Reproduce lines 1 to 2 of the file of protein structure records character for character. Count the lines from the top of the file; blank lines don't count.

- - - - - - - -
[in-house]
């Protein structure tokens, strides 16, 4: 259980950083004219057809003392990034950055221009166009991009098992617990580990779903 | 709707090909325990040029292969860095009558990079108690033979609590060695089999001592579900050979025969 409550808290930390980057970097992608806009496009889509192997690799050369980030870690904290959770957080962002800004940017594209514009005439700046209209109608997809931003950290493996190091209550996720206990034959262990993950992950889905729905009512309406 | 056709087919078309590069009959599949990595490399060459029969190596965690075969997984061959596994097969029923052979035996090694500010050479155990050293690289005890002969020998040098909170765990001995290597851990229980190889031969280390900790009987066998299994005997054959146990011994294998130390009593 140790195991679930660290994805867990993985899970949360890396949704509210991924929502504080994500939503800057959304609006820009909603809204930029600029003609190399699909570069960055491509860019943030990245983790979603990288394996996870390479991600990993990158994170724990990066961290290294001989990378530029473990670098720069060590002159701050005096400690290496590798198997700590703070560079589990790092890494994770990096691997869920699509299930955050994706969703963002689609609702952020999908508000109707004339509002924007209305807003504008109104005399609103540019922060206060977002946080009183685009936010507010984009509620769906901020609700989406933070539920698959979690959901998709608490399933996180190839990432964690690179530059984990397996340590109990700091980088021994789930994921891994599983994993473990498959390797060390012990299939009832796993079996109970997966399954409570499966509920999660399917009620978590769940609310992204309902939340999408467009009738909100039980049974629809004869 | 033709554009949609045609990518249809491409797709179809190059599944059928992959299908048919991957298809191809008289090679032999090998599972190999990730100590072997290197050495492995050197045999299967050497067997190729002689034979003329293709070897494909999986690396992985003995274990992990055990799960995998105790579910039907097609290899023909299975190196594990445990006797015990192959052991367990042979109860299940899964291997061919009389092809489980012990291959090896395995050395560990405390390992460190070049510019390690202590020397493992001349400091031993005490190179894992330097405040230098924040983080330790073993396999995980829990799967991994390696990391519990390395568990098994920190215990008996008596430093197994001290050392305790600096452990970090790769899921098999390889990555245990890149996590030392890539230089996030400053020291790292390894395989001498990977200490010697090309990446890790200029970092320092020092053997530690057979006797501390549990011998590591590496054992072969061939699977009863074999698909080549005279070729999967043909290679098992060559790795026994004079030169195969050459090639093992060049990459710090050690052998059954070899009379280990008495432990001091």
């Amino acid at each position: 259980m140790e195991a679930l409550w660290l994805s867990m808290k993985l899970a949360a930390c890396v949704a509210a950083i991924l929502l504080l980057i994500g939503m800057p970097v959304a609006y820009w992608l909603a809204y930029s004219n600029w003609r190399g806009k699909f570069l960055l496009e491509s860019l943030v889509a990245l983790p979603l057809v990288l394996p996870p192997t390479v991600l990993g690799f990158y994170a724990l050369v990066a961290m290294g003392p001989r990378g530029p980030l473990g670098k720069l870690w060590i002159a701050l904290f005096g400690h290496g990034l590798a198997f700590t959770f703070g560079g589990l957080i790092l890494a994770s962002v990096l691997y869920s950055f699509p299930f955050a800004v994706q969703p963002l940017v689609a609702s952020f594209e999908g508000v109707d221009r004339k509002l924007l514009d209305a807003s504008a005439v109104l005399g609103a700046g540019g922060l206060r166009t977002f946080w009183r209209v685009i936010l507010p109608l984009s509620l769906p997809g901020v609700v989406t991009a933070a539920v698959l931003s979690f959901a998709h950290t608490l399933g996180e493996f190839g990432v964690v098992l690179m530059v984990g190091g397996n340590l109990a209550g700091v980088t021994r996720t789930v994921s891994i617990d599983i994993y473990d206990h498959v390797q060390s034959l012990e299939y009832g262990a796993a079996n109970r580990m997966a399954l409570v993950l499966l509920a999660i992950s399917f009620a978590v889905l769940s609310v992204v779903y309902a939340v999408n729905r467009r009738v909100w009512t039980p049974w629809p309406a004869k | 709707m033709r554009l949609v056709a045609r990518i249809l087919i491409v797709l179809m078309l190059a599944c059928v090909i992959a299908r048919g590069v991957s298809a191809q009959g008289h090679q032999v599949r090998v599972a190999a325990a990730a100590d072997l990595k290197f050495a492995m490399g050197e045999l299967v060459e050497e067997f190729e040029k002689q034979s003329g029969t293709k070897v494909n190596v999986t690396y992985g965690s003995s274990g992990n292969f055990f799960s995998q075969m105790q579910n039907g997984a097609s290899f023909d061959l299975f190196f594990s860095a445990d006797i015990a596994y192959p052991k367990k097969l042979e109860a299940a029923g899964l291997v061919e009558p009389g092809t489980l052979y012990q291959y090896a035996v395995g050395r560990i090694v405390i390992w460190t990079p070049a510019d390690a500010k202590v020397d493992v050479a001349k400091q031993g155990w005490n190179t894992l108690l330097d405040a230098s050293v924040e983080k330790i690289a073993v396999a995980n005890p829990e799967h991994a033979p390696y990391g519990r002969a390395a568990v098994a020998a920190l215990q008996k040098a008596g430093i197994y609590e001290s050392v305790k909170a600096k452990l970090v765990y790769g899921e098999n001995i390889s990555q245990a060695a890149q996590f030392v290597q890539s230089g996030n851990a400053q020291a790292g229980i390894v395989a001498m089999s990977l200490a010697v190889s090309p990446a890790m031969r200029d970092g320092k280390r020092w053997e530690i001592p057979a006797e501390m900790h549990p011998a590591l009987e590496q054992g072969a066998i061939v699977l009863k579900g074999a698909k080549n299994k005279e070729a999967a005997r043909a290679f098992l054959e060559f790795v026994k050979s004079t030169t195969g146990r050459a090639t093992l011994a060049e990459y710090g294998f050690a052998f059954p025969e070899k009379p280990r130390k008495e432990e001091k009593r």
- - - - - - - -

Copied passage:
[in-house]
């Protein structure tokens, strides 16, 4: 259980950083004219057809003392990034950055221009166009991009098992617990580990779903 | 709707090909325990040029292969860095009558990079108690033979609590060695089999001592579900050979025969 409550808290930390980057970097992608806009496009889509192997690799050369980030870690904290959770957080962002800004940017594209514009005439700046209209109608997809931003950290493996190091209550996720206990034959262990993950992950889905729905009512309406 | 056709087919078309590069009959599949990595490399060459029969190596965690075969997984061959596994097969029923052979035996090694500010050479155990050293690289005890002969020998040098909170765990001995290597851990229980190889031969280390900790009987066998299994005997054959146990011994294998130390009593 140790195991679930660290994805867990993985899970949360890396949704509210991924929502504080994500939503800057959304609006820009909603809204930029600029003609190399699909570069960055491509860019943030990245983790979603990288394996996870390479991600990993990158994170724990990066961290290294001989990378530029473990670098720069060590002159701050005096400690290496590798198997700590703070560079589990790092890494994770990096691997869920699509299930955050994706969703963002689609609702952020999908508000109707004339509002924007209305807003504008109104005399609103540019922060206060977002946080009183685009936010507010984009509620769906901020609700989406933070539920698959979690959901998709608490399933996180190839990432964690690179530059984990397996340590109990700091980088021994789930994921891994599983994993473990498959390797060390012990299939009832796993079996109970997966399954409570499966509920999660399917009620978590769940609310992204309902939340999408467009009738909100039980049974629809004869 | 033709554009949609045609990518249809491409797709179809190059599944059928992959299908048919991957298809191809008289090679032999090998599972190999990730100590072997290197050495492995050197045999299967050497067997190729002689034979003329293709070897494909999986690396992985003995274990992990055990799960995998105790579910039907097609290899023909299975190196594990445990006797015990192959052991367990042979109860299940899964291997061919009389092809489980012990291959090896395995050395560990405390390992460190070049510019390690202590020397493992001349400091031993005490190179894992330097405040230098924040983080330790073993396999995980829990799967991994390696990391519990390395568990098994920190215990008996008596430093197994001290050392305790600096452990970090790769899921098999390889990555245990890149996590030392890539230089996030400053020291790292390894395989001498990977200490010697090309990446890790200029970092320092020092053997530690057979006797501390549990011998590591590496054992072969061939699977009863074999698909080549005279070729999967043909290679098992060559790795026994004079030169195969050459090639093992060049990459710090050690052998059954070899009379280990008495432990001091």